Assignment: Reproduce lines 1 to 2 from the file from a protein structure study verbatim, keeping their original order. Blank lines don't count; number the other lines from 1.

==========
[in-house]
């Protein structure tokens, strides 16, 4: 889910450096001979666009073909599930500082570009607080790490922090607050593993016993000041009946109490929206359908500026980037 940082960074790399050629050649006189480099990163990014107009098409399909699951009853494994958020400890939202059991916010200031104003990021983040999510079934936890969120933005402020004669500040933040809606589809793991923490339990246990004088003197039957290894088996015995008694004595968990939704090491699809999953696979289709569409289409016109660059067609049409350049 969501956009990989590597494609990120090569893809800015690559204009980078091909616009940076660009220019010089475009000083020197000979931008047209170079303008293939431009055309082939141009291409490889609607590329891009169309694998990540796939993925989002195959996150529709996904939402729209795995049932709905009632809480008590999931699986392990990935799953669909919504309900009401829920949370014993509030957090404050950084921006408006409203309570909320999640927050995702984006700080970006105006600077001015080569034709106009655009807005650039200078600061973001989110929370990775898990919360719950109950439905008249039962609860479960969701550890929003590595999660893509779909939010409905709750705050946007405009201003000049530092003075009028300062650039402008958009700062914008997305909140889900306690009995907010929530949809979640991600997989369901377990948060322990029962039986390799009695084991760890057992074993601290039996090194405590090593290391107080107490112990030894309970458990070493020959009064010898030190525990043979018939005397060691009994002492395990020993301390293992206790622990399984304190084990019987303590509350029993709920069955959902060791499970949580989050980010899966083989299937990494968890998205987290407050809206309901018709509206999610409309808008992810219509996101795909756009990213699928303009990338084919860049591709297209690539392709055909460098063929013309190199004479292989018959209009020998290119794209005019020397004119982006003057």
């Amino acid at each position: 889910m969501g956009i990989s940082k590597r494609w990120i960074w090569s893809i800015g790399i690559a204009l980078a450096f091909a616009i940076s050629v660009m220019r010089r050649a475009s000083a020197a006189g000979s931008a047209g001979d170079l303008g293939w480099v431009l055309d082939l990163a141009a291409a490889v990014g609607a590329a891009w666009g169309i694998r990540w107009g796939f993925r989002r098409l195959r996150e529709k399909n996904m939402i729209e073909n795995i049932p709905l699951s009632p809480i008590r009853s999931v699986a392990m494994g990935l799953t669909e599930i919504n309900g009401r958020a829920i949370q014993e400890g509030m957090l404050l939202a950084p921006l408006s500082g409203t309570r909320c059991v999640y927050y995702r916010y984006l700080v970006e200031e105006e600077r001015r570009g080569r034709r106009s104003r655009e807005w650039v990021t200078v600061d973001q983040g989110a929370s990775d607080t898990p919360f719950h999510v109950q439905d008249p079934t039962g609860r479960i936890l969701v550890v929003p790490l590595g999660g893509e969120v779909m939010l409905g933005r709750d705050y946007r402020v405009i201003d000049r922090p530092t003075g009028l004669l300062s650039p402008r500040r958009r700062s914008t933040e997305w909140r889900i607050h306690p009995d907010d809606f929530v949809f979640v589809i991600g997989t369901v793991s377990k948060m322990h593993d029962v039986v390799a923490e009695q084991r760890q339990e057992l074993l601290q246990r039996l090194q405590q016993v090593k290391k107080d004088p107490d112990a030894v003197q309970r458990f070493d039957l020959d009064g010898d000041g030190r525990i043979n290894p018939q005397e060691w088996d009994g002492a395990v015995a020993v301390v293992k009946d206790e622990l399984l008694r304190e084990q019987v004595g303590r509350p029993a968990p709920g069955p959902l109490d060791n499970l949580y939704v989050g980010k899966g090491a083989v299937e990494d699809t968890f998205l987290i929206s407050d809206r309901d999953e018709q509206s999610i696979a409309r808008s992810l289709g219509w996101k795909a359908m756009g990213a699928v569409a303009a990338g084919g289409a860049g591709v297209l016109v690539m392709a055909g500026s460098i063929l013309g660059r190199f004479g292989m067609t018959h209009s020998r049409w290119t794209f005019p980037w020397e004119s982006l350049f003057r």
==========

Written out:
[in-house]
């Protein structure tokens, strides 16, 4: 889910450096001979666009073909599930500082570009607080790490922090607050593993016993000041009946109490929206359908500026980037 940082960074790399050629050649006189480099990163990014107009098409399909699951009853494994958020400890939202059991916010200031104003990021983040999510079934936890969120933005402020004669500040933040809606589809793991923490339990246990004088003197039957290894088996015995008694004595968990939704090491699809999953696979289709569409289409016109660059067609049409350049 969501956009990989590597494609990120090569893809800015690559204009980078091909616009940076660009220019010089475009000083020197000979931008047209170079303008293939431009055309082939141009291409490889609607590329891009169309694998990540796939993925989002195959996150529709996904939402729209795995049932709905009632809480008590999931699986392990990935799953669909919504309900009401829920949370014993509030957090404050950084921006408006409203309570909320999640927050995702984006700080970006105006600077001015080569034709106009655009807005650039200078600061973001989110929370990775898990919360719950109950439905008249039962609860479960969701550890929003590595999660893509779909939010409905709750705050946007405009201003000049530092003075009028300062650039402008958009700062914008997305909140889900306690009995907010929530949809979640991600997989369901377990948060322990029962039986390799009695084991760890057992074993601290039996090194405590090593290391107080107490112990030894309970458990070493020959009064010898030190525990043979018939005397060691009994002492395990020993301390293992206790622990399984304190084990019987303590509350029993709920069955959902060791499970949580989050980010899966083989299937990494968890998205987290407050809206309901018709509206999610409309808008992810219509996101795909756009990213699928303009990338084919860049591709297209690539392709055909460098063929013309190199004479292989018959209009020998290119794209005019020397004119982006003057």